28 October, 2015

Impulsive Decisions - Reputation of a Trademark in Europe

In the world of trademarks the goodwill, or in other words reputation, of goods and services is paramount for their protection and enjoyment in a relevant territory. As commerce has become more and more global, with other territories seeing goods or services after their introduction to others, jurisdictional issues are even more poignant and relevant, providing a judicial headache for many attempting to benefit from those limitations (for example, in the recent NOW TV case, discussed here). Community Trade Marks, or CTMs for short, are registered as European-wide trademarks, but the goods or services' introduction to all of the Member States can sometimes differ, and potentially leave their registration open to challenge. Could, however, a proprietor prove goodwill in a Member State through use in other Member States, without actually having a commercial presence for that item in the Member State in question? Luckily, the European Court of Justice answered this question over a month ago.

The case of Iron & Smith v Unilever dealt with a national application for the mark "be Impulsive" in Hungary, lodged by Iron & Smith. The application was challenged by Unilever on he basis of their earlier mark "IMPULSE" (CTM 3116233); however they failed to demonstrate goodwill in Hungary, although Unilever had done so, arguably at least, in the UK and Italy.

The Court was asked four questions, the first three of which were distilled down by the Court as "...what conditions, in circumstances such as those at issue in the main proceedings, are to be met in order for a Community mark to be regarded as having a reputation in the European Union, pursuant to Article 4(3) of Directive 2008/95".

Extending beyond one's limitations can be a good thing
After a brief consideration of precedent relating to goodwill the Court quickly saw that "...if the reputation of an earlier Community mark is established in a substantial part of the territory of the European Union, which may, in some circumstances, coincide with the territory of a single Member State, which does not have to be the State in which the application for the later national mark was filed, it must be held that that mark has a reputation in the European Union". What this means is that you don't have to prove reputation all over Europe, but only in a substantial part of it (how ever that might be defined), in order to establish reputation in any Member State. This is a curious finding, as not all nationals of all Member States are aware of goods or services elsewhere in the Union, and effectively creates goodwill in those that have not, and might never, see those goods or services.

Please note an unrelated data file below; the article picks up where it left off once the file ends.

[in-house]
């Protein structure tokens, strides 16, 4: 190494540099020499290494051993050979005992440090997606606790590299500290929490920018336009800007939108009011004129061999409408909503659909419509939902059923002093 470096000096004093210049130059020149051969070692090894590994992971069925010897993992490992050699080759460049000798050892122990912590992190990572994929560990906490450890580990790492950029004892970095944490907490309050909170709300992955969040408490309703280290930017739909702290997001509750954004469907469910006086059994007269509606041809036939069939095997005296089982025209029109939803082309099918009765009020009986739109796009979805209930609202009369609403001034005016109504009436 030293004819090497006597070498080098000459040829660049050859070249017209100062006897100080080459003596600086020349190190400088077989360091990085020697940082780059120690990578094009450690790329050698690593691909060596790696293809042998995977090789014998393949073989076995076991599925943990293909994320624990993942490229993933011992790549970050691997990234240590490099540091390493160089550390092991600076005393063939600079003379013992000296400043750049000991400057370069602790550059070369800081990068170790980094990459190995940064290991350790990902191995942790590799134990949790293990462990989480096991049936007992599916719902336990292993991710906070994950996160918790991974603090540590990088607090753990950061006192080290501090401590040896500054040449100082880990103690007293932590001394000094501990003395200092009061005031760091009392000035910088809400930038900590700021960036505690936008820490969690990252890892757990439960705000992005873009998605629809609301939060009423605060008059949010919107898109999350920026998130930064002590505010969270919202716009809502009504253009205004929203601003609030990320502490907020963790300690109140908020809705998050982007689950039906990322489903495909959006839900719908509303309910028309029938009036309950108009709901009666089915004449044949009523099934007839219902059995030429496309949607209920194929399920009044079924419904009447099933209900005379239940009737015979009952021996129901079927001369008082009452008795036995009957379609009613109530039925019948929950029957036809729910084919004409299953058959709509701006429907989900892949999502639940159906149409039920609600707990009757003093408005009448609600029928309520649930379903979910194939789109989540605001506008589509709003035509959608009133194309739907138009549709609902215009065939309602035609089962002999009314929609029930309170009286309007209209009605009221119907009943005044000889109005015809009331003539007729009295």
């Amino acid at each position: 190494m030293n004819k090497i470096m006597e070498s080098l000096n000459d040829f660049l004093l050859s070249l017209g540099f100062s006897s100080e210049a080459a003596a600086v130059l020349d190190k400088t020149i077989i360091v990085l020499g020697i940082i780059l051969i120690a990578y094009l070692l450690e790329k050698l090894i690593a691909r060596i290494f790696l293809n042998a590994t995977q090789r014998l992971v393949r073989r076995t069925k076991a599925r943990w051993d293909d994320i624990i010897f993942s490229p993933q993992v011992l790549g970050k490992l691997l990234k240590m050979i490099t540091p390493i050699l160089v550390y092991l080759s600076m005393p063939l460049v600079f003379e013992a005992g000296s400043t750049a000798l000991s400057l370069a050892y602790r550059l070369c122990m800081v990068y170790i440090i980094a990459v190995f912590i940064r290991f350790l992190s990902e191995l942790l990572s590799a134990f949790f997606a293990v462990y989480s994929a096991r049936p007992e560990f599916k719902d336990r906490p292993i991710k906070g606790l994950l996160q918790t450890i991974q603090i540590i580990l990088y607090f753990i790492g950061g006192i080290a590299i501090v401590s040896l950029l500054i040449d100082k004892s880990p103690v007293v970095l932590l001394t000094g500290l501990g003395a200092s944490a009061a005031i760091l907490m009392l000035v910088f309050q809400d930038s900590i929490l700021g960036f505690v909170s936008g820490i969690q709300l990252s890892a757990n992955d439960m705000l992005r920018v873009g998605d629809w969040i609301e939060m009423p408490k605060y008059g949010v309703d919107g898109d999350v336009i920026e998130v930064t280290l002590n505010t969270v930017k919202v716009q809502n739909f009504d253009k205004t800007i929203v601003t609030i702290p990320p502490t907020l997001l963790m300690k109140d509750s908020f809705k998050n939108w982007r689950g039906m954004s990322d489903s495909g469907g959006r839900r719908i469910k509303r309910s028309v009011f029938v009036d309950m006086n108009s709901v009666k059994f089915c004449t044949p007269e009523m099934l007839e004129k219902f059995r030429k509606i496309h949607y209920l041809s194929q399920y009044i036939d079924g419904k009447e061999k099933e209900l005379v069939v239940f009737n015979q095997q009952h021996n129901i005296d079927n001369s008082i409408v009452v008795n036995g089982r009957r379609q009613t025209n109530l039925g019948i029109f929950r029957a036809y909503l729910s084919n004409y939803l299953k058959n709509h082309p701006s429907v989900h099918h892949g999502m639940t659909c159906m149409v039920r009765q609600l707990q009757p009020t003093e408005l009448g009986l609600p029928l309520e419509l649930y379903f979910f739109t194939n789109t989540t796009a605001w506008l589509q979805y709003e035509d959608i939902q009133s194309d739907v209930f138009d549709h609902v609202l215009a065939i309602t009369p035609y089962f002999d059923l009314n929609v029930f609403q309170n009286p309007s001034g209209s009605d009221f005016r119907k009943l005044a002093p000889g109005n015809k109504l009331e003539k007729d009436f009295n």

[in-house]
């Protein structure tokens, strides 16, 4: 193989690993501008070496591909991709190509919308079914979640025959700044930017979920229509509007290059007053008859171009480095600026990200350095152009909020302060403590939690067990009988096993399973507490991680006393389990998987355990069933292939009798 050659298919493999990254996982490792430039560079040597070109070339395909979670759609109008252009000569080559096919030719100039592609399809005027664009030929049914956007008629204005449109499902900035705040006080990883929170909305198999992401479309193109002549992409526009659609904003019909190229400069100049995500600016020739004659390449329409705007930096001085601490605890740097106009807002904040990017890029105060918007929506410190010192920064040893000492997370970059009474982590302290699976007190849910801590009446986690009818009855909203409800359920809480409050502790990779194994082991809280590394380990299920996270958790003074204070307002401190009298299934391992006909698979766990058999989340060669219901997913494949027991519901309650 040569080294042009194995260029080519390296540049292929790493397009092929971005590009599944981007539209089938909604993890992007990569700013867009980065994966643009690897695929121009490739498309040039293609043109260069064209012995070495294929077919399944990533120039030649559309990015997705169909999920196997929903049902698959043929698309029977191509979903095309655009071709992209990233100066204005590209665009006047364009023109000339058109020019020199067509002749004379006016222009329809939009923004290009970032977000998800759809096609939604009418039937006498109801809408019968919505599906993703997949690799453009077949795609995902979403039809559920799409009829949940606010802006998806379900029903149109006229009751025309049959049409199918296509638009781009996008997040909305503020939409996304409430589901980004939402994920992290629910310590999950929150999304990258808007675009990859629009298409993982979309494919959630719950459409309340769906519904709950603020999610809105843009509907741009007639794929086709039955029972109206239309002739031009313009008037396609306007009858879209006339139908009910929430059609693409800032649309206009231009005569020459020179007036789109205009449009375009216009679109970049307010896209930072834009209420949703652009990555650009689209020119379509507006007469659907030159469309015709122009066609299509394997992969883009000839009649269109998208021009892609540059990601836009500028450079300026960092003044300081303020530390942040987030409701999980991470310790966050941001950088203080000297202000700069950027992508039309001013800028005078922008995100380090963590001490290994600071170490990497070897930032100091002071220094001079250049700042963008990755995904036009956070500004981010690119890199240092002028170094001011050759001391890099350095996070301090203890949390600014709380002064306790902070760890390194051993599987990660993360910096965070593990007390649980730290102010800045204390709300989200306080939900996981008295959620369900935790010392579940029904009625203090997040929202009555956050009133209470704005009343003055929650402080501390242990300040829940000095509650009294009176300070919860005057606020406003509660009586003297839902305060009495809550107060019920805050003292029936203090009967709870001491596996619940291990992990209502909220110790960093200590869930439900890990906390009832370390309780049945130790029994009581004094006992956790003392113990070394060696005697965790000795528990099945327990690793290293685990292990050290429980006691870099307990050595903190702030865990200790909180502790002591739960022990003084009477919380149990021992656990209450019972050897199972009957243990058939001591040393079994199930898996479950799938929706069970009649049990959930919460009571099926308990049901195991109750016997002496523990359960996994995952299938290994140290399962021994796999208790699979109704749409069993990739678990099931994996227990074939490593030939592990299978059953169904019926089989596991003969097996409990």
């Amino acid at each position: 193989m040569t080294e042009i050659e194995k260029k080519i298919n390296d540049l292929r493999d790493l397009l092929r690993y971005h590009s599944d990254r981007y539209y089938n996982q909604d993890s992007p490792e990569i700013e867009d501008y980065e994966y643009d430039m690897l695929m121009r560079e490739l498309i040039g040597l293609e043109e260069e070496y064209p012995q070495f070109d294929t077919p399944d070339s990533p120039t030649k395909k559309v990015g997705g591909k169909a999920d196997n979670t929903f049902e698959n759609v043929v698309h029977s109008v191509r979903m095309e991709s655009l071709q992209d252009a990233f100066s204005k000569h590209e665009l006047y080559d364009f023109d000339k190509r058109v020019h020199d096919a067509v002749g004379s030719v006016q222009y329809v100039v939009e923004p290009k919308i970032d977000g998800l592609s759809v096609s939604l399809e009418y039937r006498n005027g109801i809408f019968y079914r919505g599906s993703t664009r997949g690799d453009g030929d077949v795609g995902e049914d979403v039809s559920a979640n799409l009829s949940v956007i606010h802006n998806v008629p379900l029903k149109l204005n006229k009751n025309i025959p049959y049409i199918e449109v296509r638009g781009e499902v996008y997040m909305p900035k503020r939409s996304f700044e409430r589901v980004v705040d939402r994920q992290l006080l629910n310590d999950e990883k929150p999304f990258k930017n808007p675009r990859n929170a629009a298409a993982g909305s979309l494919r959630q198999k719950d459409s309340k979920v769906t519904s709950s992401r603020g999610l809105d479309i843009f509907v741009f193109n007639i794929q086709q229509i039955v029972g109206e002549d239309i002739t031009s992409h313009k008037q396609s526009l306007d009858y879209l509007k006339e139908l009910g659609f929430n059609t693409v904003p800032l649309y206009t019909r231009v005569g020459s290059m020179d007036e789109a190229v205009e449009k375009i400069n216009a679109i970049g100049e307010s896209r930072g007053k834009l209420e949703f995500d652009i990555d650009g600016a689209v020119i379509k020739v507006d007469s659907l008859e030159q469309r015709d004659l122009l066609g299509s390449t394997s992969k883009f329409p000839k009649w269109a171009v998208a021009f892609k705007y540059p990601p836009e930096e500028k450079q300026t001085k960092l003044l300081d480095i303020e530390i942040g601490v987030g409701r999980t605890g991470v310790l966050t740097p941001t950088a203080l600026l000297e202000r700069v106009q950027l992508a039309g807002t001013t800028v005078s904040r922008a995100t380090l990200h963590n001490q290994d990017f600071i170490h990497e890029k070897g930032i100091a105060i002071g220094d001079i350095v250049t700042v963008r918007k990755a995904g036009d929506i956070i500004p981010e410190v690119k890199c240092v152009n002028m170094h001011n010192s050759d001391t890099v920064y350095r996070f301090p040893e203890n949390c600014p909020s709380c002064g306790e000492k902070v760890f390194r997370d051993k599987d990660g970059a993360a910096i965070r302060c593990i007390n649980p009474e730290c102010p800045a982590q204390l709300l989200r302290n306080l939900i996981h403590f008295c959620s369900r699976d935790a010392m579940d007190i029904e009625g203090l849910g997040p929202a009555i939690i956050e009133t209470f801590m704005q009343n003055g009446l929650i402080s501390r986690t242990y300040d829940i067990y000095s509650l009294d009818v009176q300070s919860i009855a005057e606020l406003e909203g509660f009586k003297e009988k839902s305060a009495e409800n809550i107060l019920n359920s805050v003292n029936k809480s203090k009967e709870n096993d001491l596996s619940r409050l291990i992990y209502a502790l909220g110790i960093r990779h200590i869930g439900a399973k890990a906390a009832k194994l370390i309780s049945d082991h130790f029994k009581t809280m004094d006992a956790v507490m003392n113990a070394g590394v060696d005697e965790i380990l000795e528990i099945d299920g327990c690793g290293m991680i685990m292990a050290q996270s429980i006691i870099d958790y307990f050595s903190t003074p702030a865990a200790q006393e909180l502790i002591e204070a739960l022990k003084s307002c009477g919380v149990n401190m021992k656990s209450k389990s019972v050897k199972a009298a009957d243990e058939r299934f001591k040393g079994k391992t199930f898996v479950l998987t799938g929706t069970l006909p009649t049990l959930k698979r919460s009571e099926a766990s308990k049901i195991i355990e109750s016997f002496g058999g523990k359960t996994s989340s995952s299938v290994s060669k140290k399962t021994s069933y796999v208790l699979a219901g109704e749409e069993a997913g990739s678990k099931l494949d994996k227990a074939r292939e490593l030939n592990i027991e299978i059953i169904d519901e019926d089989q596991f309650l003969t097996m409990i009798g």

The final remaining question for the Court was also put in very succinct terms: "...in what circumstances Article 4(3)... is applicable if the earlier Community trade mark has already acquired a reputation in a substantial part of the territory of the European Union, but not with the relevant public in the Member State in which the registration of the later national mark concerned by the opposition has been applied for".

The Court, again, briefly considered earlier decisions, and concluded that "...if the earlier Community trade mark has already acquired a reputation in a substantial part of the territory of the European Union, but not with the relevant public in the Member State in which registration of the later national mark concerned by the opposition has been applied for, the proprietor of the Community trade mark may benefit from the protection introduced by Article 4(3)... where it is shown that a commercially significant part of that public is familiar with that mark, makes a connection between it and the later national mark, and that there is, taking account of all the relevant factors in the case, either actual and present injury to its mark, for the purposes of that provision or, failing that, a serious risk that such injury may occur in the future". The answer relates heavily to the above, as if goodwill is proved in a significant part of the Union, it is possible to rely on a CTM to invalidate a national mark, provided there is actual or potential damage to the CTM or its owner if the national mark were to be registered.

Overall the decision of the Court seems odd, effectively creating goodwill where none have existed in evidential terms, but aligns itself with earlier precedent. To prove goodwill or reputation in any European Member State one only has to prove it in a 'significant' portion of the European Union, which, to this writer's mind, expands the remit of an unused CTM beyond that for which it is intended (even if the mark is registered in the whole of Europe). Although the Court's rationale aligns itself with earlier decisions, it seems to give rights where no rights existed, potentially even hindering legitimate competition. Nevertheless, this writer will not purport himself to know better than the judges at the Court, but is puzzled by this outcome nonetheless.

Source: IPKat 

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